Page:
With the arrival of the month of March, things tend to heat up. The air and water temperatures are up, the fish are up shallower and the catching consistency also moves up. Instead of areas with muddy bottoms, I’m looking for areas with a mixture of sand and gravel that are three feet or less in depth. I’ll be looking for signs of fish in the area like bait jumping or swirling on the surface and slicks along grass lines, or around potholes, drop offs and shallow rocks. Topwaters like MirrOlure SheDogs in natural colors work well. I switch to a slow-sinking lure like the Catch 5 if I get a lot of blow ups with few fish hooked. Bass Assassin Texas Assassins and Die Dappers in colors like plum/chartreuse, salt & pepper silver phantom, sand trout and chicken on a chain rigged on sixteenth-ounce SpringLock heads work well too. March is likely to be a windy month . When and if strong winds stir up the bottom too much and create murky water, I will fish with live shrimp or a smelly artificial shrimp under an Assassin Kwik Kork.

Corpus Christi | Joe Mendez | | 361.937.5961
“Our trout and redfish tend to stay really shallow most of the time in March,” Joe says. “This makes for excellent sight-casting opportunities on a daily basis. Of course, wind is a help in the sight-casting game. To a point. You need enough breeze to break up the glare on the surface, so you can see into the water. Too much wind will muddy things up, of course, so medium wind speeds provide the best opportunities. In March, we do have heavy winds some of the time, particularly from the middle of the day on through the afternoon. Because of this, late-morning is the best time-frame, on average, to search for trout and reds in the shallows. Before this drill gets underway, it's often possible to catch them without seeing them, of course, on soft plastics rigged on light jigheads, also on slow-sinking twitch baits and/or topwaters. When the fish are up near the shorelines, on top of sand bars or in the shallowest parts of grassy flats in low-light conditions, they often feed vigorously, so the bites can be frequent and memorable.”

P.I.N.S. Fishing Forecast | Eric Ozolins
Winter is drawing to a close, and many species of game fish will soon be in the surf zone. Along with plentiful red and black drum, chances for a powerhouse jack crevalle increase as the waters warm. Pound for pound, jacks are some of the strongest fighters in the surf. Both live and cut mullet are excellent baits for all three species. The pompano bite should be solid if the water is relatively clear and hasn't warmed too much. Shrimp and Fish-bite combo rigs are usually a winner for these tasty fish. Sharks typically begin to appear in March, some sandbars during the early weeks and increasing numbers of blacktips and scalloped hammerheads later on. Primary forage for both species will be smaller finfish, mostly whiting. The arrival of larger sharks – tigers and makos – will depend on the abundance of jack crevalle and little tunny. Lingering cool surf temps can produce extremely thick fog. Beach drivers should exercise caution, especially around camps. Setting up any camp well away from driving lanes is strongly advised.

Port Mansfield | Ruben Garza | 832.385.1431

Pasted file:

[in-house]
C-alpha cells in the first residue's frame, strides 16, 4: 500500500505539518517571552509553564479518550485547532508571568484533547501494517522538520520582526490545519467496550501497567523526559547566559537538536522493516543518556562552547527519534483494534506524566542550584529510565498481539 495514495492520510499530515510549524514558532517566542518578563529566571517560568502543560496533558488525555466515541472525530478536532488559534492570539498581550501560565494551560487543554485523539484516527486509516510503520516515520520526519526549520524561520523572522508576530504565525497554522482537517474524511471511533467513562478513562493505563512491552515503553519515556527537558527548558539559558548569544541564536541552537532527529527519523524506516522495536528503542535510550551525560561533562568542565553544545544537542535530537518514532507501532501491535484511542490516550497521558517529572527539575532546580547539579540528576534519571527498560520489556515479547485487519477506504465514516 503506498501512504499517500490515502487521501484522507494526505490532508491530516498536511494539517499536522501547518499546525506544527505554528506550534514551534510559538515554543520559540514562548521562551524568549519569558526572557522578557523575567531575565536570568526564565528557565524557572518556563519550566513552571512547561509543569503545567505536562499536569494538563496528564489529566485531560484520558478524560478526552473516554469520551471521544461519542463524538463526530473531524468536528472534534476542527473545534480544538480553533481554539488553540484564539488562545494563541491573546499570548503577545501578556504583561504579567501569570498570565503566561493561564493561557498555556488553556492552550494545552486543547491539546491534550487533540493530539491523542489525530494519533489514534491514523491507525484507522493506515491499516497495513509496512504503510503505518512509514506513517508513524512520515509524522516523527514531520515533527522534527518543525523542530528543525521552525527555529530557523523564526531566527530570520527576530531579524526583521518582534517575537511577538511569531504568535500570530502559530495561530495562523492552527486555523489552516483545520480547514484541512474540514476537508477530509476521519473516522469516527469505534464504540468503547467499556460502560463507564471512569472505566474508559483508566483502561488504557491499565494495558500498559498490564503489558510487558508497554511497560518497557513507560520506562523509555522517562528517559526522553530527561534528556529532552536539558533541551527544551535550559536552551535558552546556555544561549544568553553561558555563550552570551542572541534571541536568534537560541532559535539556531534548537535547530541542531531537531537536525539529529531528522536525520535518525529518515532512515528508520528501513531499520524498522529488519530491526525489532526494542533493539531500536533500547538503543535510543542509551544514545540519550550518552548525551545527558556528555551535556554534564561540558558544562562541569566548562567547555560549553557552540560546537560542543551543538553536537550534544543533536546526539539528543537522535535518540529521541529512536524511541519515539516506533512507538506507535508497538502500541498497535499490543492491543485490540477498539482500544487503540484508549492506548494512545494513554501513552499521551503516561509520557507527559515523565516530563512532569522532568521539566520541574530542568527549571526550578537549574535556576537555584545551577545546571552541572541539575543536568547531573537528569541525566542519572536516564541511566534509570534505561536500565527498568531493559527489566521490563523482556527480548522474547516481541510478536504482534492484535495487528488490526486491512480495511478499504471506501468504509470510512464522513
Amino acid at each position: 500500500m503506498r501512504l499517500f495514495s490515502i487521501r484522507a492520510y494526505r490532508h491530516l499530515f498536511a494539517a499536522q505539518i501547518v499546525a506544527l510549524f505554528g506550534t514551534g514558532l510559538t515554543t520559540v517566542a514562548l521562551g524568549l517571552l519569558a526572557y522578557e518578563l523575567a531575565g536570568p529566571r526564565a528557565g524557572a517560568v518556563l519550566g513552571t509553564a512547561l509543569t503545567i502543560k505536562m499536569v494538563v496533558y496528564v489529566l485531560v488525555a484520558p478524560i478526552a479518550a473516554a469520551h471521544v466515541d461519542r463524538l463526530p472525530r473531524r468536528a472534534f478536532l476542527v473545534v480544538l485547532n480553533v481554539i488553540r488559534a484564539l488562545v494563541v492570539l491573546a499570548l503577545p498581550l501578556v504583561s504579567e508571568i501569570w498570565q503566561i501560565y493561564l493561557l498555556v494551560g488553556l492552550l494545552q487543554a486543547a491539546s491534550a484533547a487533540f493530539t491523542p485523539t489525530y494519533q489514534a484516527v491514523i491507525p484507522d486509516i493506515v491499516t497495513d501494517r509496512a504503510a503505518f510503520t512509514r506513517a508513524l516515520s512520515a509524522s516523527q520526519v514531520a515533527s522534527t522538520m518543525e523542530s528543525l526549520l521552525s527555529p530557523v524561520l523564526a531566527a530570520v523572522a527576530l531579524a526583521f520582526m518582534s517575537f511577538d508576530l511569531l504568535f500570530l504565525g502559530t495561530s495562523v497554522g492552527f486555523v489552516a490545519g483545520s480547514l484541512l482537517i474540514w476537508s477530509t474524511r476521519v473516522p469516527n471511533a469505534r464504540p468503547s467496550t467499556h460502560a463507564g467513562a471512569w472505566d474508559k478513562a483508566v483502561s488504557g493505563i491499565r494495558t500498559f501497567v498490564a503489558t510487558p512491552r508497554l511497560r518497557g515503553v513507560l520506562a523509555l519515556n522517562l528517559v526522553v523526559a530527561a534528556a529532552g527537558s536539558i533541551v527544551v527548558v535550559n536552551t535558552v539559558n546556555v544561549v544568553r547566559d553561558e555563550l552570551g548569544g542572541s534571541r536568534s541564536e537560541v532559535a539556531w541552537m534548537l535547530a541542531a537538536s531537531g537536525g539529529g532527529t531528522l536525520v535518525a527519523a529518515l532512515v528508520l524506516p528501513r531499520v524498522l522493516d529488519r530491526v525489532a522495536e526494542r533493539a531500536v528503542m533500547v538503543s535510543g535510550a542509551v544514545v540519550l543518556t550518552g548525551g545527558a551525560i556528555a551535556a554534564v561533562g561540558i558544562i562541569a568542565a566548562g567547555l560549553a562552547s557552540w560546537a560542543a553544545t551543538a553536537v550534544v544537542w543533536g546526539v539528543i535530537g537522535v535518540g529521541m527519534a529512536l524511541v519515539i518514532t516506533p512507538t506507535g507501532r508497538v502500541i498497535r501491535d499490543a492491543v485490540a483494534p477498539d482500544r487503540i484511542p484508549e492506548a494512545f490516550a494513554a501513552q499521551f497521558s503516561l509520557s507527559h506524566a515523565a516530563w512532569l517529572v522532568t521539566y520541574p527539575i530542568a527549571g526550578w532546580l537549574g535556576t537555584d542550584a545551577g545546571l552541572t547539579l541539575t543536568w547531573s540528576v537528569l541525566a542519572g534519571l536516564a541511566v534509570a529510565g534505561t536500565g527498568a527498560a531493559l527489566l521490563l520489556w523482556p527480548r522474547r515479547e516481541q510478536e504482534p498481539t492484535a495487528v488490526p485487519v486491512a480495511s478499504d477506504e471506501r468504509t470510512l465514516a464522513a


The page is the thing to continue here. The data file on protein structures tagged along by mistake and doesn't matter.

Getaway Adventures Lodge | 956.944.4000

Spring will soon be here, and fronts will pass less frequently. Warmer days and more regular rain showers should become the norm. As the metabolism of the fish rises, they'll feed more vigorously and show a willingness to take topwaters more consistently. My favorite topwaters this time of year are the Spook Junior, One Knocker, and SkitterWalk in the M08 size. March is almost always windy – direction and speed dictate my fishing plans. If winds are light to moderate, I like to begin my day on the ICW spoils or along the west shoreline. When it's blowing harder, say more than 15 mph sustained, I usually head down toward the Saucer area. We wait all winter for a topwater bite, but don’t be stubborn with them – MirrOdines, Paul Brown Lures and soft plastics are still the go-tos when the blow-ups stop. KWigglers Ball Tail Shads will get lots of playing time too. I like eighth-ounce heads in waist-deep water and sixteenth-ounce ones along the shorelines. Try the new KWigglers Willow Tails, they've really made a believer out of me.

Lower Laguna Madre - South Padre - Port Isabel
Janie and Fred Petty | | 956.943.2747

We’ve been staying busy taking our Winter Texan friends fishing, without whose business, we would be hurting during January and February. These people know how to fish, and they already have the right clothing for that bitterly cold run up north at daylight. The redfish bite has been outstanding most trips, especially when the wind is helping move some water. The tidal flats of the Lower Laguna Madre are dependent on the wind to churn oxygen into the shallow hypersaline environment that supports marine life in many forms. Trout are starting to push back into the shallower water and hit Berkley Gulp! three-inch shrimp under FP3 corks on a sixteen-inch, thirty pound test monofilament leader. Freddy says, “The tides are getting higher, the water’s getting warmer and fish are becoming more active as we enter the windy spring season; this is an exciting time of the year to witness new growth and old patterns emerging! Check out the FP3 for reds, trout and flounder. You will be impressed with the results!”No more open bay dredge disposal!